The Donor Retention Project – Week 7
You may consider Millennials a future source of revenue for your nonprofit, something to focus on when you have more capacity or someone to drive social media. But that would be a mistake. Did you know that Millennials are now the largest generation? According to Ian Adair who is interviewed for Week 7 of the Donor Retention Project, those born between 1982-2000 have surpassed the baby boomers – by 30%! That means there may be more than 100 million individuals waiting to be solicited by your organization.
Need another reason? While you may look at 1982 and think the person is too young to be noticed by your development staff, consider that people born in that year will turn 32 this year. And are already donating to nonprofits on a regular basis.
Getting in touch
Best practices for working with donors is that you have to go to them, with their preferred method of communication and in a way that they find palatable. Millennial donors are no different.
They have been proved to be a very charitable. They like hands on projects and really getting to know the nonprofits that they support. But their methods of getting involved reflect a generational-shift. Social media is, of course, key.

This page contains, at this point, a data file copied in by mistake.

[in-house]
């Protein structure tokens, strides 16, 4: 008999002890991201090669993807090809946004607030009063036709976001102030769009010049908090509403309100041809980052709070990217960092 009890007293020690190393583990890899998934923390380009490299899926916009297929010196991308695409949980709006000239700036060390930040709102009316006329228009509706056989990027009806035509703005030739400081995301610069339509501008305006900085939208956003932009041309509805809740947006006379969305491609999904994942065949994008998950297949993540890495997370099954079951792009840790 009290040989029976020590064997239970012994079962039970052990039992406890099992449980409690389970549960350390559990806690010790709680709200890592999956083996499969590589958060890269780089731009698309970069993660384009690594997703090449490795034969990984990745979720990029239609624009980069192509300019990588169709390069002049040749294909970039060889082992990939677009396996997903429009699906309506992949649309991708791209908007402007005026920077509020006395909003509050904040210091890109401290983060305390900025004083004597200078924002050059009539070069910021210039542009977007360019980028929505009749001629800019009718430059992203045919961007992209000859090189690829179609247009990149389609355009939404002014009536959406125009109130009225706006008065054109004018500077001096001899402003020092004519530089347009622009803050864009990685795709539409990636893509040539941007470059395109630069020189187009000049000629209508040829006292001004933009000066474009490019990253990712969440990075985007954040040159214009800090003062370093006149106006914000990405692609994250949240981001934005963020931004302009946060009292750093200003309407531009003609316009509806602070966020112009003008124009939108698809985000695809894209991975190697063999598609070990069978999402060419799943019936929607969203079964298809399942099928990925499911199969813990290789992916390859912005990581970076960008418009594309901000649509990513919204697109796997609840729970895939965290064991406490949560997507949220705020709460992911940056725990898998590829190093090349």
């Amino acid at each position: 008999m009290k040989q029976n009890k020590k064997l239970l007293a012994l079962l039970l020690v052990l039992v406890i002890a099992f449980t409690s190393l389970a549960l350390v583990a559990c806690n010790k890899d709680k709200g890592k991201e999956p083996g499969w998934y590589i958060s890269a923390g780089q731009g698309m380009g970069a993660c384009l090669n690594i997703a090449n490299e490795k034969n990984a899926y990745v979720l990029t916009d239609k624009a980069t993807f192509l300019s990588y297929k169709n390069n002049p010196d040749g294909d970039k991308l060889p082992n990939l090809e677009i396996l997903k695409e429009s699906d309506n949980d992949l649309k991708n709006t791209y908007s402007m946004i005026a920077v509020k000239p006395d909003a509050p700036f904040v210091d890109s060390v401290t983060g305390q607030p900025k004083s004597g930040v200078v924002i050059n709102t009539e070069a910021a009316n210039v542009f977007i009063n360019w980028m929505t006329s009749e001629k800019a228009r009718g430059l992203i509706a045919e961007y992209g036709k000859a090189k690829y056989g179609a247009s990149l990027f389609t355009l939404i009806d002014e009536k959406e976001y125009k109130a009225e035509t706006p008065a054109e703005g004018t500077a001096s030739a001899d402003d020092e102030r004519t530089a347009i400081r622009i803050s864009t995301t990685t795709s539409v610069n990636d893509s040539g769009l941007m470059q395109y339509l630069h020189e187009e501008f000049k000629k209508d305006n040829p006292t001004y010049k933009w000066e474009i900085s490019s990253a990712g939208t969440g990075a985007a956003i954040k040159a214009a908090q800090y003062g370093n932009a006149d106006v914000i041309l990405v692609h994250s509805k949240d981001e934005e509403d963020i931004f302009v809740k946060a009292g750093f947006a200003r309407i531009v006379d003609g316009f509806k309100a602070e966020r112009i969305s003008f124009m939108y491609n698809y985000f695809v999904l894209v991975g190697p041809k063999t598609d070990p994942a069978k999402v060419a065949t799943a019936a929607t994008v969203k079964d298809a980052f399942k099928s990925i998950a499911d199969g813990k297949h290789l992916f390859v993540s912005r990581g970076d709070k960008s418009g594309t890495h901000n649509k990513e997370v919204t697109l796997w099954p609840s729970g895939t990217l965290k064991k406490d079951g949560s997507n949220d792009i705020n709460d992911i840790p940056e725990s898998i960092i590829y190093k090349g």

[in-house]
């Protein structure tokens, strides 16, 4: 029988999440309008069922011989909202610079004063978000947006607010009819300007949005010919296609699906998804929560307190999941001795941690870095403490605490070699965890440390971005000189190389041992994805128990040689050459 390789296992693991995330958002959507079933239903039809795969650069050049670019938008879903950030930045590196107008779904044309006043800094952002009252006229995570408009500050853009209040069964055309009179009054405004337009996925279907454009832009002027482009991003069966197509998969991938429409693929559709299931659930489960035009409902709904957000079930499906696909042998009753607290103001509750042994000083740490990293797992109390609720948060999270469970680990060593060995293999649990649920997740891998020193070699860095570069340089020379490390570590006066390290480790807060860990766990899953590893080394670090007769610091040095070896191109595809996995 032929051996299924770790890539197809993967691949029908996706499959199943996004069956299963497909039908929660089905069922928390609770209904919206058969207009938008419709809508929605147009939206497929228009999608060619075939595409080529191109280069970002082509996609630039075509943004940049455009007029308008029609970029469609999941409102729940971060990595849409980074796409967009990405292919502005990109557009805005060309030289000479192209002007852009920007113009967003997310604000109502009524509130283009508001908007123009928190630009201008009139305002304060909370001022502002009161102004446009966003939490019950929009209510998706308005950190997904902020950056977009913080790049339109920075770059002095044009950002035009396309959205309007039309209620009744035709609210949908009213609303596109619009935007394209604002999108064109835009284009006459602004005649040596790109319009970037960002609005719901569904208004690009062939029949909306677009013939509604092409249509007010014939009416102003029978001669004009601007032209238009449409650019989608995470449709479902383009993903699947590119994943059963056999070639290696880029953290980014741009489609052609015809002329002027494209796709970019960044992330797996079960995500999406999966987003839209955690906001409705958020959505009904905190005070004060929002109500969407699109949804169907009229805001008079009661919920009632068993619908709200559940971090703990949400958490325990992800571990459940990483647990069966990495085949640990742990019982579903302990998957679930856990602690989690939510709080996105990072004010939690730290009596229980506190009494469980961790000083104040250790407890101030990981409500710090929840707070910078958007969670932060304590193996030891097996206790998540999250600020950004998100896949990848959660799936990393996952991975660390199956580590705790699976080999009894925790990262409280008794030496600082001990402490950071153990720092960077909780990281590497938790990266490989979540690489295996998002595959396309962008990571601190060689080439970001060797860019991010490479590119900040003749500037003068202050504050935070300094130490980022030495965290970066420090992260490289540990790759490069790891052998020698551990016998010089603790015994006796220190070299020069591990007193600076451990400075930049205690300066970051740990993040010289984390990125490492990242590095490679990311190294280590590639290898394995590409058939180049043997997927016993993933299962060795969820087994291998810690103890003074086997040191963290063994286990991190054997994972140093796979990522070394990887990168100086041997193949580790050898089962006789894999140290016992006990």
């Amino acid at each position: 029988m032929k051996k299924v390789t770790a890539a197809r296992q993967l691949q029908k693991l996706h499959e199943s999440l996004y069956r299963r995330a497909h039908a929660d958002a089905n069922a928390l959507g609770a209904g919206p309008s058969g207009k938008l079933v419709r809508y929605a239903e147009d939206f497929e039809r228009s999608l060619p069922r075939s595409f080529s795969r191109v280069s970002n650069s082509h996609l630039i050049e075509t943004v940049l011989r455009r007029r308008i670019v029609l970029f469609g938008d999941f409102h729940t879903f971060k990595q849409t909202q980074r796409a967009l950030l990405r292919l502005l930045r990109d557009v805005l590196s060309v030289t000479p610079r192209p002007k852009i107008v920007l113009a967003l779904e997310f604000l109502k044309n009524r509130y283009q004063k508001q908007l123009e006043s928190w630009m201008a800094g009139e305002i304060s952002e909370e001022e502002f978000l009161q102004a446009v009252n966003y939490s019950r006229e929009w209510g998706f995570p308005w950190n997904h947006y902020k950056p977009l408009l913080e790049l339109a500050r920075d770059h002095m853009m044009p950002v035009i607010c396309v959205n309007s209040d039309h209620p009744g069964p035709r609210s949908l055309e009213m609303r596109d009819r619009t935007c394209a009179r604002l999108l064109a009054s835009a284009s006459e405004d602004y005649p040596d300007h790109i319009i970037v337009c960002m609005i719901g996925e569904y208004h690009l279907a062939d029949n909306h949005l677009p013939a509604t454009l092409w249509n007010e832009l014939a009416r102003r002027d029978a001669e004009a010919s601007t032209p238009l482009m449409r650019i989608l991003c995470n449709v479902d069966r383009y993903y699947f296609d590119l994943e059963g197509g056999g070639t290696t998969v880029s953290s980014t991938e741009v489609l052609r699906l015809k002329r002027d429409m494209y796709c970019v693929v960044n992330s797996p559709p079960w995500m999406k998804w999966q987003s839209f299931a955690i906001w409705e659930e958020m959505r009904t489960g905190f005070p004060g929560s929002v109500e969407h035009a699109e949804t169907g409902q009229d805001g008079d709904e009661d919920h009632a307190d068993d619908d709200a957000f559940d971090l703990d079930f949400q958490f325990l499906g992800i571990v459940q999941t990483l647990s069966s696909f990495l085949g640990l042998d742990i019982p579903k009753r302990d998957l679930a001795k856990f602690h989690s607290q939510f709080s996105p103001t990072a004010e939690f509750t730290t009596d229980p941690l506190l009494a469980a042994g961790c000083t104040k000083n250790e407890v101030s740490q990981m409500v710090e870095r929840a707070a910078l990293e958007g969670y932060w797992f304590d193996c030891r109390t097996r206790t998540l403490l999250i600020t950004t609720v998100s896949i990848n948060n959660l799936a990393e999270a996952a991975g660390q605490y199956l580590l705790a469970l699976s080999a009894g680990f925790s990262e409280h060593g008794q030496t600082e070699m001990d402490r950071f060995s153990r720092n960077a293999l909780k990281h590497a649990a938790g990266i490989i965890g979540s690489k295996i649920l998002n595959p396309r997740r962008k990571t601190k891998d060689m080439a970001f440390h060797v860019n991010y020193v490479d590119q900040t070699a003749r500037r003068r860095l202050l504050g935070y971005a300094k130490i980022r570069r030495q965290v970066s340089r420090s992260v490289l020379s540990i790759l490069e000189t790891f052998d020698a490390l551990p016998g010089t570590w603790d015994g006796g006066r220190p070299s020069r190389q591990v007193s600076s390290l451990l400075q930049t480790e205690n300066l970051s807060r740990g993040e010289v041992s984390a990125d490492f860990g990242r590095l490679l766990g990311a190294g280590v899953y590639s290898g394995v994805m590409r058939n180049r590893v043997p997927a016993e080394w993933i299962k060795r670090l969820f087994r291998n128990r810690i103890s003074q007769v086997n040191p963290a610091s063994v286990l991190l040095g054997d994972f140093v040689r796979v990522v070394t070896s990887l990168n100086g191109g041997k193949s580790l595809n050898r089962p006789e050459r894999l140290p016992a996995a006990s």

While that may seem scary, posting pictures or videos of your executive director, chairman of the board and a group of twenty-somethings working on a project is actually a lot easier than creating a newsletter and figuring out how many different ways you need to deliver the piece. And, as a bonus, when you are ready to create a printed newsletter or pdf – you know what images are available to you – just check your social media pages. Chances are some of your Millennials posted additional images that you could use (with permission).
What does This Have to do with Donor Retention?
While there were a few tips that directly dealt with the concept (i.e. using current millennial donors to help post and share updates), consider what was not said. Millennial donors want to know they are not alone. Knowing that a nonprofit has accessed an entirely new generation of donors provides confidence in a solid future for the organization. And that in itself provides additional, and larger, donations for many years to come.
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